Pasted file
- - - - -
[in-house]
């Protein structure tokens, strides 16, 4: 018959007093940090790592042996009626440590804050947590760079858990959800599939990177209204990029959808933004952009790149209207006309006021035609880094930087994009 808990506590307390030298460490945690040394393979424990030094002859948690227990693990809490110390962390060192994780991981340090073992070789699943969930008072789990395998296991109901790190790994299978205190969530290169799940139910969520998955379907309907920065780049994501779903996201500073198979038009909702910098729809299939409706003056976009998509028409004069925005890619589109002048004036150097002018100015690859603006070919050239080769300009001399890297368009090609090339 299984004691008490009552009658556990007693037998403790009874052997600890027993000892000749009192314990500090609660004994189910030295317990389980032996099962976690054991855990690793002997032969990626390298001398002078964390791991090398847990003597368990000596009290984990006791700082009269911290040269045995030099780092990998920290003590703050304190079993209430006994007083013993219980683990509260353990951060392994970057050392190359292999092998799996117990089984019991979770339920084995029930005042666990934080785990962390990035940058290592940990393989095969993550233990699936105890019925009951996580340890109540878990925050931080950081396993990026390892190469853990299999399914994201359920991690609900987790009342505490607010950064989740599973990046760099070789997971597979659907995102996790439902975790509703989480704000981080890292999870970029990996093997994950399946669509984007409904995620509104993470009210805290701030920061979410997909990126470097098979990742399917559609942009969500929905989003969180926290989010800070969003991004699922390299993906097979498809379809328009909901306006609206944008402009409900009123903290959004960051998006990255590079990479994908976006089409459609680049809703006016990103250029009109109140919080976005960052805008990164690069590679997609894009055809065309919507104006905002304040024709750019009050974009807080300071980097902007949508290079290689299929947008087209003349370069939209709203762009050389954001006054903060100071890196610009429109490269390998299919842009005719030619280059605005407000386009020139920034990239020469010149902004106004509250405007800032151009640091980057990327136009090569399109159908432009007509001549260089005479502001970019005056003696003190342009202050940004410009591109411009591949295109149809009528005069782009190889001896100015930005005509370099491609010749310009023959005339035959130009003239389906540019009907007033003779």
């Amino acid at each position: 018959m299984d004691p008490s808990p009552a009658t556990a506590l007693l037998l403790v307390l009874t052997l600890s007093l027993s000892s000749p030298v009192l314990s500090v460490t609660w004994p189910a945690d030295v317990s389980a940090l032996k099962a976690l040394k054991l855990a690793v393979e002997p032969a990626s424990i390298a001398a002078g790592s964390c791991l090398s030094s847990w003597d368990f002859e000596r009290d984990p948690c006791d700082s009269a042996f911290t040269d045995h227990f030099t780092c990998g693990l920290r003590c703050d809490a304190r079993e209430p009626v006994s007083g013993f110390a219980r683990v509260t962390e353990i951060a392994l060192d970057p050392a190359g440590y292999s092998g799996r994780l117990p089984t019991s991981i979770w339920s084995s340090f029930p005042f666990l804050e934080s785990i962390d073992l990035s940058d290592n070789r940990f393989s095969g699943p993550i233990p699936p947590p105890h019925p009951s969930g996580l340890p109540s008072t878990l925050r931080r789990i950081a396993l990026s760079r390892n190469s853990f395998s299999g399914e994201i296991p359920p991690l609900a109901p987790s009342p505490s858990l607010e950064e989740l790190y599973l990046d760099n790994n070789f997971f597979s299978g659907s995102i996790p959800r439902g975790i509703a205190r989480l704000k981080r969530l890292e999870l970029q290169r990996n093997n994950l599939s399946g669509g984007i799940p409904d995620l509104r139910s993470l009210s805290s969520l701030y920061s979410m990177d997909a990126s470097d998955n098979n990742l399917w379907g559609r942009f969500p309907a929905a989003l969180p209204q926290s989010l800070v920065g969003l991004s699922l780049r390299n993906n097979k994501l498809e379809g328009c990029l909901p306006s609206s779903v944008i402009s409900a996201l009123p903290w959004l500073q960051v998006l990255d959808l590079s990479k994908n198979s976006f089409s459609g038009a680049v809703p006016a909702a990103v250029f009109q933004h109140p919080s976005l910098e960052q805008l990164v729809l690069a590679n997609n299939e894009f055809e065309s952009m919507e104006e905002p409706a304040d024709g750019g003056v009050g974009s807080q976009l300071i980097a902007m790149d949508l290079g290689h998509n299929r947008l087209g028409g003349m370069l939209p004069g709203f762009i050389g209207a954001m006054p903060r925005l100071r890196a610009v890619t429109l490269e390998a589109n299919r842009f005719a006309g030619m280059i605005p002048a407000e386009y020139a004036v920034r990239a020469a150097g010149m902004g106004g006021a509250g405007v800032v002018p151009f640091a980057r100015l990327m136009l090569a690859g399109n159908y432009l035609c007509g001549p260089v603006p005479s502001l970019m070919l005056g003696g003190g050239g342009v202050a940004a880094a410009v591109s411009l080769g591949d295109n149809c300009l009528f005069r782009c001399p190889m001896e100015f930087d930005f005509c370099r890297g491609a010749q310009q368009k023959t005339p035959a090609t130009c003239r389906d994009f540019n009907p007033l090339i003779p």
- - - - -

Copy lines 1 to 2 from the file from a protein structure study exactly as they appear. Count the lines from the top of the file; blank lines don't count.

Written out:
[in-house]
């Protein structure tokens, strides 16, 4: 018959007093940090790592042996009626440590804050947590760079858990959800599939990177209204990029959808933004952009790149209207006309006021035609880094930087994009 808990506590307390030298460490945690040394393979424990030094002859948690227990693990809490110390962390060192994780991981340090073992070789699943969930008072789990395998296991109901790190790994299978205190969530290169799940139910969520998955379907309907920065780049994501779903996201500073198979038009909702910098729809299939409706003056976009998509028409004069925005890619589109002048004036150097002018100015690859603006070919050239080769300009001399890297368009090609090339 299984004691008490009552009658556990007693037998403790009874052997600890027993000892000749009192314990500090609660004994189910030295317990389980032996099962976690054991855990690793002997032969990626390298001398002078964390791991090398847990003597368990000596009290984990006791700082009269911290040269045995030099780092990998920290003590703050304190079993209430006994007083013993219980683990509260353990951060392994970057050392190359292999092998799996117990089984019991979770339920084995029930005042666990934080785990962390990035940058290592940990393989095969993550233990699936105890019925009951996580340890109540878990925050931080950081396993990026390892190469853990299999399914994201359920991690609900987790009342505490607010950064989740599973990046760099070789997971597979659907995102996790439902975790509703989480704000981080890292999870970029990996093997994950399946669509984007409904995620509104993470009210805290701030920061979410997909990126470097098979990742399917559609942009969500929905989003969180926290989010800070969003991004699922390299993906097979498809379809328009909901306006609206944008402009409900009123903290959004960051998006990255590079990479994908976006089409459609680049809703006016990103250029009109109140919080976005960052805008990164690069590679997609894009055809065309919507104006905002304040024709750019009050974009807080300071980097902007949508290079290689299929947008087209003349370069939209709203762009050389954001006054903060100071890196610009429109490269390998299919842009005719030619280059605005407000386009020139920034990239020469010149902004106004509250405007800032151009640091980057990327136009090569399109159908432009007509001549260089005479502001970019005056003696003190342009202050940004410009591109411009591949295109149809009528005069782009190889001896100015930005005509370099491609010749310009023959005339035959130009003239389906540019009907007033003779």